If you are financially independent but still strapped, then it’s fine to respectfully hear out the family members and then go on doing what you’re doing.
Hang in there!

miriam September 15, 2011 - 9:22 am

I really like the practicale idea of taking care of my rosh, something to stay focused on throughout the day no mater what I’m doing be it davaning or feeding my kids. I also think its so important for mothers to realize that the avoda of the day is so strong and real, no mater where you are. never stop davaning!

Malka Pais September 15, 2011 - 9:43 am

I’ve often wondered what it really means to connect to the tzaddik. I’ve been doing hitkashrut more often which helps and gained a lot through Yehudis’ shiurim and now this post. Neither I nor my husband will be going to Uman for Rosh HaShana. I love the idea of having my thoughts there and praying to connect to Rebbe Nachman consciousness. Thanks for the eitzot, Yehudis. As usual, you are a real inspiration.

Yehudis Golshevsky September 16, 2011 - 6:50 am

Dear Miriam and Malka,
Thank you both so much for the chizuk–there’s nothing more important than helping someone else feel closer to Hashem. May we be blessed with a sweet and good new year, filled with revealed chessed.

Yossi Katz
Yossi Katz September 16, 2011 - 3:12 pm


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Odelia Bar-Nahman September 17, 2011 - 9:46 pm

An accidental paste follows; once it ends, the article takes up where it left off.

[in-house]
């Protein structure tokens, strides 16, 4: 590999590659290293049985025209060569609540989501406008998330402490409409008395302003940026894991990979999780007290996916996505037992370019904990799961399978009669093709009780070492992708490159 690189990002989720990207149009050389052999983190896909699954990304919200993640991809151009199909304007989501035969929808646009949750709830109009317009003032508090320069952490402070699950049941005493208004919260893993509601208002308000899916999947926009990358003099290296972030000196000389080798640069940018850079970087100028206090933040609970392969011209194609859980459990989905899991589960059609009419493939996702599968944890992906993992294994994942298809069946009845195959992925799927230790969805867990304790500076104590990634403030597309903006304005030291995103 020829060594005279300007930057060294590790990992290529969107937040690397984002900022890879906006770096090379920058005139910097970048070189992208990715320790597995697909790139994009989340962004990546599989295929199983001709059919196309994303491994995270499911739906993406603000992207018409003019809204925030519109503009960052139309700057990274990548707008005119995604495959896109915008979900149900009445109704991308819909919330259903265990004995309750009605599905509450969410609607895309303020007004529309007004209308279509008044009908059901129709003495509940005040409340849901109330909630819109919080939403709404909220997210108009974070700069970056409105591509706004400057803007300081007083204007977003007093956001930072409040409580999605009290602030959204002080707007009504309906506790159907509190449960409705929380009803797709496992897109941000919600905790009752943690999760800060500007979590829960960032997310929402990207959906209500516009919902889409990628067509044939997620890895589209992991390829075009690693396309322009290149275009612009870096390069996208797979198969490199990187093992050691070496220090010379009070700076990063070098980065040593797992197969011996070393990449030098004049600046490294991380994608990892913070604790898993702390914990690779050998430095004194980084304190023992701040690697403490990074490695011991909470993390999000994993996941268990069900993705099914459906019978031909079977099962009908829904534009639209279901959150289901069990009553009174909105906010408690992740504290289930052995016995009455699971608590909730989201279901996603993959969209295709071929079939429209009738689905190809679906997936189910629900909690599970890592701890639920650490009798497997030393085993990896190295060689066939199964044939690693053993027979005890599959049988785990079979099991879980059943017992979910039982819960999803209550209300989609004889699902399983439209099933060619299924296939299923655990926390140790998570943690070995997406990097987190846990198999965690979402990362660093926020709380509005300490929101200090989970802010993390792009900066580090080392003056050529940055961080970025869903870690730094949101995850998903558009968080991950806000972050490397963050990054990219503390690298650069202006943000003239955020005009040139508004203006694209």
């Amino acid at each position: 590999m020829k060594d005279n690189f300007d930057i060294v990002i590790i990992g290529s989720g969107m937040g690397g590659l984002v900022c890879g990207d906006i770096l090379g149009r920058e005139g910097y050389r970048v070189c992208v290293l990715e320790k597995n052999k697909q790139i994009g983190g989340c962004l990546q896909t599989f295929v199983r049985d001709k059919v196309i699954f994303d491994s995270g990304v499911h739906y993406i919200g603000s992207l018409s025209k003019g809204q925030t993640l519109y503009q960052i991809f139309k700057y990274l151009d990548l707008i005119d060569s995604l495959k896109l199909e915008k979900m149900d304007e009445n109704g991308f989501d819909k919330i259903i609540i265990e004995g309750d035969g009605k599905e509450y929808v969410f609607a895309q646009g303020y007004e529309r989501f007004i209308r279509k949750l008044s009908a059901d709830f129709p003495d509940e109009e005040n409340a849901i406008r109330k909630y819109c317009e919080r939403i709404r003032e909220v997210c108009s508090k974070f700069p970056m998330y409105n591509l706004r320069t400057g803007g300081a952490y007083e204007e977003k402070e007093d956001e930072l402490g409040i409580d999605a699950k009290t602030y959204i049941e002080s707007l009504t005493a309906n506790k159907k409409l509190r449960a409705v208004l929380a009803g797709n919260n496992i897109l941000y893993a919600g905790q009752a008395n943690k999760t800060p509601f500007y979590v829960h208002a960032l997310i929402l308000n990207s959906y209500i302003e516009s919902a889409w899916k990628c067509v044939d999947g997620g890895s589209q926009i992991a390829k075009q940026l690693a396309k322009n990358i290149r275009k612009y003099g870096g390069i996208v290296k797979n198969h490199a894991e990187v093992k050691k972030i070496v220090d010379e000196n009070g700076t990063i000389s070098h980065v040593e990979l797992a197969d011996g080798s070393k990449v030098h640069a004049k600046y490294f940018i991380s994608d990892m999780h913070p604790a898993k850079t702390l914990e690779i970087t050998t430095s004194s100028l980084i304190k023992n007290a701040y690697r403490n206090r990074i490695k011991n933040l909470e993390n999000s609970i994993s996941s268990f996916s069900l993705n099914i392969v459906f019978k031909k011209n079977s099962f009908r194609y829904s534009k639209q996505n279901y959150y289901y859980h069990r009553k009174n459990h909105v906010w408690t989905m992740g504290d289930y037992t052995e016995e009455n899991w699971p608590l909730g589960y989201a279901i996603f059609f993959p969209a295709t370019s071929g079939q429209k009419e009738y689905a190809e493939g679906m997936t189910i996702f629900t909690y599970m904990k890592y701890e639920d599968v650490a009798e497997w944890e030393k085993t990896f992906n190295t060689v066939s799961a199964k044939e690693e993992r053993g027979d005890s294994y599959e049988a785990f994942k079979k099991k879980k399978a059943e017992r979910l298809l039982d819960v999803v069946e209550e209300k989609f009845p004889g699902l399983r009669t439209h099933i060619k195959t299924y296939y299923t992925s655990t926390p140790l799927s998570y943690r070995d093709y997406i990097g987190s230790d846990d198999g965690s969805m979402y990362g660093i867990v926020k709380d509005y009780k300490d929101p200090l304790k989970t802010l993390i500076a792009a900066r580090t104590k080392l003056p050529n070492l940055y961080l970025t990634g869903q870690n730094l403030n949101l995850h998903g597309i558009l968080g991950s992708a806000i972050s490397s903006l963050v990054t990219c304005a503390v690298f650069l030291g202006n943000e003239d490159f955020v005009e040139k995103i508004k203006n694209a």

Rebetsin & other ladies Shavuah tov;
Though I miss my husband if he’s not near me even a couple hours I send him every year to Uman to bring home the LIGHT & to pray for Am Yisrael there.
But THIS YEAR we have a problem. We had a super difficult year financially & have zero money for his going there. He learns in a Breslov Kollel in Yerushalayim & one of our sons in a Breslov Yehivah too. Both want to & need to go to Uman.

I AM PLEADING to my Breslov sisters to donate & or help us get donors to send my son & husband to Uman. They will both pray (& wow do they pray & we have seen yeshuoth for people they have prayed for before!) for the donor. My husband can & will also give natural/alternative real good professional health advice in exchange too.

Odelia Bar-Nahman September 17, 2011 - 9:47 pm

OOps my email address didn;t show up. to get replies for the request
[email protected]